Amgen asks FDA to narrow Vectibix use

To hear the experts tell it, the future of personalized medicine hangs in the balance today. An FDA advisory panel is set to talk over standards for linking genetic tests with cancer drugs. How should patients most likely to benefit be identified? What if a drug is approved for general use, but then scientists discover that it works best--or only works--in patients with specific genetic features?

Take, for instance, Erbitux, Forbes suggests. Or Amgen's Vectibix. Both drugs were approved for advanced colon cancer patients who failed other treatments, but this year researchers discovered that the drugs are ineffective for patients with a KRAS gene mutation. Now, in a complete turnabout from usual pharma procedure, Amgen is asking the FDA to narrow the use of Vectibix for only those patients who don't carry that KRAS mutation. "I don't believe that any patient with mutant kras should be receiving Vectibix," R&D chief Roger Perlmutter told the magazine. And Lilly's ImClone Systems wants Erbitux's label updated with gene test info.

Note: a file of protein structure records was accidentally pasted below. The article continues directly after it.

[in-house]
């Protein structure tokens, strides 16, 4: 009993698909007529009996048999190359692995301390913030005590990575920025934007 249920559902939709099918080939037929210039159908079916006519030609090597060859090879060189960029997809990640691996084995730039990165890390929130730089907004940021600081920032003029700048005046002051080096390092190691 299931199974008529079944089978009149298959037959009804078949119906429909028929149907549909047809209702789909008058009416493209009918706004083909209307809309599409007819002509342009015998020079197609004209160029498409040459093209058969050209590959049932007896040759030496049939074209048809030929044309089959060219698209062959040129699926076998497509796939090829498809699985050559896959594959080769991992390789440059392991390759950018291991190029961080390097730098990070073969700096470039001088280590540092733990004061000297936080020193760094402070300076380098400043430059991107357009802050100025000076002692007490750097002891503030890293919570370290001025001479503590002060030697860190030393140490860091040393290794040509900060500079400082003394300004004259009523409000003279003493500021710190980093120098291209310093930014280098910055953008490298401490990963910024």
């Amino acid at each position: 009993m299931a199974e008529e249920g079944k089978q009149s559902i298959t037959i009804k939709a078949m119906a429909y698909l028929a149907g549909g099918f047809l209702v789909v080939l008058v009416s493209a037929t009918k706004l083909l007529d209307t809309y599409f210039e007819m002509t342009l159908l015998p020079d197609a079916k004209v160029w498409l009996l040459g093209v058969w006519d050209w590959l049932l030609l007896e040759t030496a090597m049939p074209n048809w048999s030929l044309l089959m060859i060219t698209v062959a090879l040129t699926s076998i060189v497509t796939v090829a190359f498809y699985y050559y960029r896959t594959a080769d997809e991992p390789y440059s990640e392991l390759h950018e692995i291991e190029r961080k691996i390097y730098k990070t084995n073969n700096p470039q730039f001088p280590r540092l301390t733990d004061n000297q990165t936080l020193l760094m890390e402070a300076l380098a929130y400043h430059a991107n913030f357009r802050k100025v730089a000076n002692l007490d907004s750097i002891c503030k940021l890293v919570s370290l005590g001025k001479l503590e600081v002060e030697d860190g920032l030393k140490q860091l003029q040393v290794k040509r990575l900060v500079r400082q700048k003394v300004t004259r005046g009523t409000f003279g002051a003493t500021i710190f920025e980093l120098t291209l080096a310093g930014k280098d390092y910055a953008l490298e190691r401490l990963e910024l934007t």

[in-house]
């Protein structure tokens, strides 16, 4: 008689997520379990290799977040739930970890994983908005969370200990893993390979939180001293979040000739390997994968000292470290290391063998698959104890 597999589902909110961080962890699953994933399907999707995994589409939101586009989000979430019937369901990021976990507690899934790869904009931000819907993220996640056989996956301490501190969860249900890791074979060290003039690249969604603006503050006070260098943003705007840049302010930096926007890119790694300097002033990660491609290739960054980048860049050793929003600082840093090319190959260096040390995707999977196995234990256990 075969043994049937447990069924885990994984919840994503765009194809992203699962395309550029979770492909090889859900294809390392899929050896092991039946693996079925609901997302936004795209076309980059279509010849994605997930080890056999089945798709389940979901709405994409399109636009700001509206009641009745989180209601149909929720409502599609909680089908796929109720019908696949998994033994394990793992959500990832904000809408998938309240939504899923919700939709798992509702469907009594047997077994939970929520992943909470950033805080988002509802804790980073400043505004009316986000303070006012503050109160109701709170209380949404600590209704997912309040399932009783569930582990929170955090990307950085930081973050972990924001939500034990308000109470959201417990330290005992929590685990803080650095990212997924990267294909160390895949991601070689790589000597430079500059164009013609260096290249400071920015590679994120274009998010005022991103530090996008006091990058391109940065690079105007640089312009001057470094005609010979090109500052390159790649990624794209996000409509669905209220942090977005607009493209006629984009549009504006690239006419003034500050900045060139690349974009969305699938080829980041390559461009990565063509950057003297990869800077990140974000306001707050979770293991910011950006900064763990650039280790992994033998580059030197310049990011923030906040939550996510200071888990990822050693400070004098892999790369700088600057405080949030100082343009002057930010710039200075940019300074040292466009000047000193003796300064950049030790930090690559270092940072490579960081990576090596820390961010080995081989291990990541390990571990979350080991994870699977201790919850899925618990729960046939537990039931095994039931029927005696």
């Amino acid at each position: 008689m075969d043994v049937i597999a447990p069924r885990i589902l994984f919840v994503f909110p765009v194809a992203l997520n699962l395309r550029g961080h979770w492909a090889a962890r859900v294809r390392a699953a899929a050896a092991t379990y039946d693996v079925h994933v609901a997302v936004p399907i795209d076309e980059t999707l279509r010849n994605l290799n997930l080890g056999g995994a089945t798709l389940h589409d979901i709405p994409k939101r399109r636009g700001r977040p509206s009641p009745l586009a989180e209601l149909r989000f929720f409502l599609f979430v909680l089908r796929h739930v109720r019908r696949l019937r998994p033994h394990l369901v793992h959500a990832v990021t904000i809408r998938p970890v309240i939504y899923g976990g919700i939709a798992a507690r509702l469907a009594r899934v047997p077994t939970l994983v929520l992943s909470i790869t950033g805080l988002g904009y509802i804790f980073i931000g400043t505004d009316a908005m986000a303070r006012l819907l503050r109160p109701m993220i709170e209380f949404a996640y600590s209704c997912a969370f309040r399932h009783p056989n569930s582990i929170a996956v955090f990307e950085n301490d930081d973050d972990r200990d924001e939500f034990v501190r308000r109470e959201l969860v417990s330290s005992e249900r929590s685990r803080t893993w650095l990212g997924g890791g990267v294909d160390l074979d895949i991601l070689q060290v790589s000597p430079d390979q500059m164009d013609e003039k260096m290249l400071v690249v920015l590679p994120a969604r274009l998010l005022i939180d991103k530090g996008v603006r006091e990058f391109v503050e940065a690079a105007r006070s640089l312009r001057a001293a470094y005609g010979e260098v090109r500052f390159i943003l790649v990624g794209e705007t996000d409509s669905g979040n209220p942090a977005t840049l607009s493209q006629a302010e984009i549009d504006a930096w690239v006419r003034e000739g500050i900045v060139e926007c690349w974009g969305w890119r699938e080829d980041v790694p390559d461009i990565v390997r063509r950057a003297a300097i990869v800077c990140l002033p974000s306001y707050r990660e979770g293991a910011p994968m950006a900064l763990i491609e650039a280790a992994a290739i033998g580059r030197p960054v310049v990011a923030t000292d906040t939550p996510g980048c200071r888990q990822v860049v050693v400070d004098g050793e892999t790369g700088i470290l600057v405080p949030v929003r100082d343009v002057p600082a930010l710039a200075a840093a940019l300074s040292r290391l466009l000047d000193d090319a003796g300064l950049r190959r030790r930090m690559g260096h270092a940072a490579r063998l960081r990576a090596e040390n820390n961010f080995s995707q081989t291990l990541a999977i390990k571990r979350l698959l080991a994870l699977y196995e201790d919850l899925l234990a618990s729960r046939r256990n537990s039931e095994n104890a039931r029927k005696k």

The FDA, however, has been reluctant to restrict the drugs. That could change today. One analyst wrote to investors that there's a good chance the advisory committee will link the drugs to genetic testing. The KRAS evidence is quite strong. But other drugs and other genetic variations could get very complicated. Stay tuned to hear what the experts decide.

- read the Forbes story
- see the release from Amgen

Suggested Articles

Pfizer isn't giving up in biosims. This week, it unveiled launches to three Roche blockbusters, with two already on the market.

Novo Nordisk is betting big on GLP-1 Saxenda in its global obesity push, but England's cost watchdog is unimpressed with the drug's long-term outlook.

Tecentriq didn’t show benefit against simple observation at delaying cancer recurrence or death in patients with muscle-invasive urothelial cancer.